Hello, Choristers! I find it embarrassing that I was hanging out all summer, and didn’t update the blog! And here it is, January 30th–the school year is half over. I guess it is time for some new super awesome music stuff!
I am posting 2 versions of Blessing–one slower, one faster. I would like to know which version you like best, and why. Here is the first:
Here is the second:
I’m interested to hear what you think of these 2 versions!
Good afternoon, choristers! You did a nice job of practicing the Mass IX Kyrie and Agnus Dei today. We will probably spend almost all of our time on the Sanctus tomorrow. If you would like a head start, here it is.
As you/ve probably noticed, the more familiar you are with these chant pieces, the more comfortable you are singing them! See you tomorrow. 🙂
There is a post from 2012 of the Delibes Mass that we are working on, but I found this tonight, and I really like it. The Kyrie is at the beginning, but you have to skip ahead to 11:42 for the Agnus Dei.
I hope you were able to dry off a bit after choir today. Remember we have a whole year of going over the the extended building, so you may always want to keep a jacket of some kind available. Have a great evening! 🙂
I though I should add this, also, since we looked at it again today. This is a fun rendition, however, I don’t think we would do it quite like this! The info said this was a children’s choir, though I would say young women’s choir. Still, it’s very well sung!
I like how fast it goes! We should try it at this speed. 🙂
Hello, Choristers! I was telling you of this piece today. Listen and see what you think. This is a children’s choir from Indonesia. I’m not sure if we would go quite this fast. I do love the dynamics they use with this piece.
Do you think we could have this ready by May 30? 🙂
Hello Choristers! Oh my heavens, it’s been awhile. We all survived Christmas, Dumb Week, and as of tomorrow, the 2nd term of school! I thought it was time to put up some new things on the blog.
Here is a nice version of A Clare Benediction. Or, as some of you have been calling it, Pastry Addiction. Really, now. Anyway, this is an interesting video. I like how this group makes the music just flow beautifully–not stiff at all. Listen and let me know what you think!
And look what else I found! Here are a couple of different versions for you to hear! Which do you like best?
I like to hear different versions of the same song, especially when they are the same arrangement. It is interesting to hear how differently choirs can interpret the same song! 🙂
Hello choristers! Here are links to past posts with the pieces you are learning.
There will be a sub tomorrow–Dr. Brown is the mother of Elliot Brown in the first grade, and also a close friend of my son and daughter-in-law. Of course, I know you will give her your full attention. You will be working on Lift Thine Eyes, by Mendelssohn. So, give a listen to the link above, and be prepared! 🙂
Good evening, Choristers! I hope you are doing some great music studying before Halloween break. And I hope you do some during Halloween break, also! For those of you going on the tour, you leave in 1 week! And for those of you staying, this extra study is good for you vocally and musically.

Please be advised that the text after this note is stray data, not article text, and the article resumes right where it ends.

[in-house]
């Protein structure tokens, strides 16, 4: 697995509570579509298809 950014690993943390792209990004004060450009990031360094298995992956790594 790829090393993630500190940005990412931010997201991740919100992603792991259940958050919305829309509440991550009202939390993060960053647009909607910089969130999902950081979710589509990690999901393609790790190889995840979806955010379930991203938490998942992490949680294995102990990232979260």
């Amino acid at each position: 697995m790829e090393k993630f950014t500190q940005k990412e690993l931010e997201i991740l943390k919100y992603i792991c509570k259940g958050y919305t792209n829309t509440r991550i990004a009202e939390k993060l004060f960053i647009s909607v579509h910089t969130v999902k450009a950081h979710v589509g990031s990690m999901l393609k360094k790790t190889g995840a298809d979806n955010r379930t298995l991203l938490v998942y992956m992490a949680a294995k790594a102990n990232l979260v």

Here is a recording of Tu es Petrus by Widor. I could only find the one video so far. It is a little hard to understand what the text is, as you have not seen it yet. Follow along with the words I posted below, and it will be easier.
Here is the text.
Tu es Petrus
et super hanc petram aedificabo ecclesiam meam
et portae inferi non praevalebunt adversus eam.
Et tibi dabo claves regni caelorum.
You are Peter,
And upon this Rock I will build My Church:
and the gates of hell shall not overcome it.
And I will give you the keys to the kingdom of heaven.
I hope to have the music for tomorrow’s rehearsal. If not, we will have a lot to do Monday!!! 😮
Good Evening, Choristers!
Here is a link to the Italy Tour from 2010. One thing that makes me nervous–the St. Nicholas choristers don’t look up at the conductor! Please, please, make sure you look up. You should know your music well enough to be able to look at the conductor most of the time. I know I tell you to look at your music–there are times when you really have to watch it. But your music should be held up high enough that you can see the conductor at the same time you are looking at your music.
Here is another version with a smaller group, with the soloists out front.
Which do you like best?
Good evening, choristers! As promised, here is a recording of the Psalm 43-Tichte Mich Gott, by Mendelssohn. I chose this version because the video uses the same copy of music we are using, and it will be easy for you to follow.
It is good to watch and listen to the parts you are learning. However, you should often listen to the entire piece so you can hear the flow of it, and know exactly how your sections fit in. You should always know what happens before you are to enter with your section.
We have a very busy time ahead of us to prepare the pieces that are going to be on the tour, and even if you are not going on the tour, it is good for you to learn this music, as you may need to sing it in the future! 🙂
See you tomorrow!